In my humble opinion, it would also be wise to avoid them for many complex applications. They add their own complexity and bottlenecks to a system and constrain the design in some ways that seem to yield "less OO" solutions. You should very carefully weight the pros against the cons before deciding to go with them.
Sean Li
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Joined: Feb 27, 2002
Posts: 154
Tom�s S�oPaulo, are you the author of that article?
I know EJB is a big and resource consuming stuff, and I know I should not use them in improper situation. but the question now I'm facing is the OOAD problem.
as you said, BCE are stereotypes used in analyze phase. only in design phase, whether to use jdbc or ejb is considered. I know what u mean.
but in analyse phase, i still don't know how to deal with a persistence problem. a entity class is of course a persistence class, which in design phase will be connected to a table in a certain database. but in analyse phase, i have many methods to act on the entity class, some of them are create, modify, delete and update. are the methods here directely write to database or just a memory address? I know I should not think of that, because it's the issue of design phase. so what to do in design phase?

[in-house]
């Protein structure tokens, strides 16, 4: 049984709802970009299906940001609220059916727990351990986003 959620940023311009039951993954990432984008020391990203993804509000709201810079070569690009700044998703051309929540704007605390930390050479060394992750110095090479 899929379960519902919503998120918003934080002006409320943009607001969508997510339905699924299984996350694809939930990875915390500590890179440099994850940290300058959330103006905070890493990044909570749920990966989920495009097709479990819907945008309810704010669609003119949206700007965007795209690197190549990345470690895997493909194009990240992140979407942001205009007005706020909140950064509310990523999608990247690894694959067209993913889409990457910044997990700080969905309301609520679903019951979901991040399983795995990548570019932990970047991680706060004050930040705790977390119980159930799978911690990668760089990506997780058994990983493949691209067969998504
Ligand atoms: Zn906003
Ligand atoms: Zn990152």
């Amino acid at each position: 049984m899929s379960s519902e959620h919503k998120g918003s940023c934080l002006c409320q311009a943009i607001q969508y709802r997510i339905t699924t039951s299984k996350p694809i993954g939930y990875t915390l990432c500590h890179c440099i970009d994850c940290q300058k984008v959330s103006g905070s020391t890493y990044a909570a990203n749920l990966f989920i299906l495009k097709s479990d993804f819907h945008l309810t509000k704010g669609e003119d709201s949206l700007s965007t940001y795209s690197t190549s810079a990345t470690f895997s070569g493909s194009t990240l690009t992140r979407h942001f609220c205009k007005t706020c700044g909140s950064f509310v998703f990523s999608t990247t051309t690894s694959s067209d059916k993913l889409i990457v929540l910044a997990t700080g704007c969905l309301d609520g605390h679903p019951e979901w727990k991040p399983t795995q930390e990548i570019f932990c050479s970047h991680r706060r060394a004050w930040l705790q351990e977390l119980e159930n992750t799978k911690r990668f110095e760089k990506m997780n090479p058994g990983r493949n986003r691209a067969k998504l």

I don't know. maybe I still have conceptual problem. help me please!
Ilja Preuss
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Joined: Jul 11, 2001
Posts: 14112
Originally posted by Sean Lee:
but in analyse phase, i still don't know how to deal with a persistence problem. a entity class is of course a persistence class, which in design phase will be connected to a table in a certain database. but in analyse phase, i have many methods to act on the entity class, some of them are create, modify, delete and update. are the methods here directely write to database or just a memory address? I know I should not think of that, because it's the issue of design phase.